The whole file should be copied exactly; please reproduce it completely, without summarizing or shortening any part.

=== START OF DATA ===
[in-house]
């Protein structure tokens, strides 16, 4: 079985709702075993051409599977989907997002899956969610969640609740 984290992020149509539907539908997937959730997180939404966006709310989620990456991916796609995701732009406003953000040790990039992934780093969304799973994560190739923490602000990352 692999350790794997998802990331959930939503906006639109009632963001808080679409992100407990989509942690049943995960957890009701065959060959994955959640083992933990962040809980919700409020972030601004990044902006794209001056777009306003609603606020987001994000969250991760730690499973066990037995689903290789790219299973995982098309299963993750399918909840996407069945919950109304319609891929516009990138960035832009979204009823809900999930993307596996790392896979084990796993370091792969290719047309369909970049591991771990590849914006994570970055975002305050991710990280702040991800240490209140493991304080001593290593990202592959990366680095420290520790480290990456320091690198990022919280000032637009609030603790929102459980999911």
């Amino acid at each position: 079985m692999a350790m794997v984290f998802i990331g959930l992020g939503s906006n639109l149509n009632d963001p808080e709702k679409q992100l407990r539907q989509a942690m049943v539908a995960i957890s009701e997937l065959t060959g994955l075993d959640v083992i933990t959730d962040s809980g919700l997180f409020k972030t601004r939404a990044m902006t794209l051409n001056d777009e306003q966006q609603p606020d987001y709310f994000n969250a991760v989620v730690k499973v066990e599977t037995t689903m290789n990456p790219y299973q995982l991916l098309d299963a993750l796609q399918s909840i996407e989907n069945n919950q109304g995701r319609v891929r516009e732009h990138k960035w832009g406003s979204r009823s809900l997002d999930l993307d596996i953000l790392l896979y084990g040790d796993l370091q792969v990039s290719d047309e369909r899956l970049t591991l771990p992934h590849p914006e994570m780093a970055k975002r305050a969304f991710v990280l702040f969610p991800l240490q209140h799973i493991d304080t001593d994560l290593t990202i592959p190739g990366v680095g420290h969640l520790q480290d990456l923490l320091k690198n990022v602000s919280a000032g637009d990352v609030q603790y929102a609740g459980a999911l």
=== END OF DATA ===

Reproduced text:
[in-house]
């Protein structure tokens, strides 16, 4: 079985709702075993051409599977989907997002899956969610969640609740 984290992020149509539907539908997937959730997180939404966006709310989620990456991916796609995701732009406003953000040790990039992934780093969304799973994560190739923490602000990352 692999350790794997998802990331959930939503906006639109009632963001808080679409992100407990989509942690049943995960957890009701065959060959994955959640083992933990962040809980919700409020972030601004990044902006794209001056777009306003609603606020987001994000969250991760730690499973066990037995689903290789790219299973995982098309299963993750399918909840996407069945919950109304319609891929516009990138960035832009979204009823809900999930993307596996790392896979084990796993370091792969290719047309369909970049591991771990590849914006994570970055975002305050991710990280702040991800240490209140493991304080001593290593990202592959990366680095420290520790480290990456320091690198990022919280000032637009609030603790929102459980999911």
């Amino acid at each position: 079985m692999a350790m794997v984290f998802i990331g959930l992020g939503s906006n639109l149509n009632d963001p808080e709702k679409q992100l407990r539907q989509a942690m049943v539908a995960i957890s009701e997937l065959t060959g994955l075993d959640v083992i933990t959730d962040s809980g919700l997180f409020k972030t601004r939404a990044m902006t794209l051409n001056d777009e306003q966006q609603p606020d987001y709310f994000n969250a991760v989620v730690k499973v066990e599977t037995t689903m290789n990456p790219y299973q995982l991916l098309d299963a993750l796609q399918s909840i996407e989907n069945n919950q109304g995701r319609v891929r516009e732009h990138k960035w832009g406003s979204r009823s809900l997002d999930l993307d596996i953000l790392l896979y084990g040790d796993l370091q792969v990039s290719d047309e369909r899956l970049t591991l771990p992934h590849p914006e994570m780093a970055k975002r305050a969304f991710v990280l702040f969610p991800l240490q209140h799973i493991d304080t001593d994560l290593t990202i592959p190739g990366v680095g420290h969640l520790q480290d990456l923490l320091k690198n990022v602000s919280a000032g637009d990352v609030q603790y929102a609740g459980a999911l």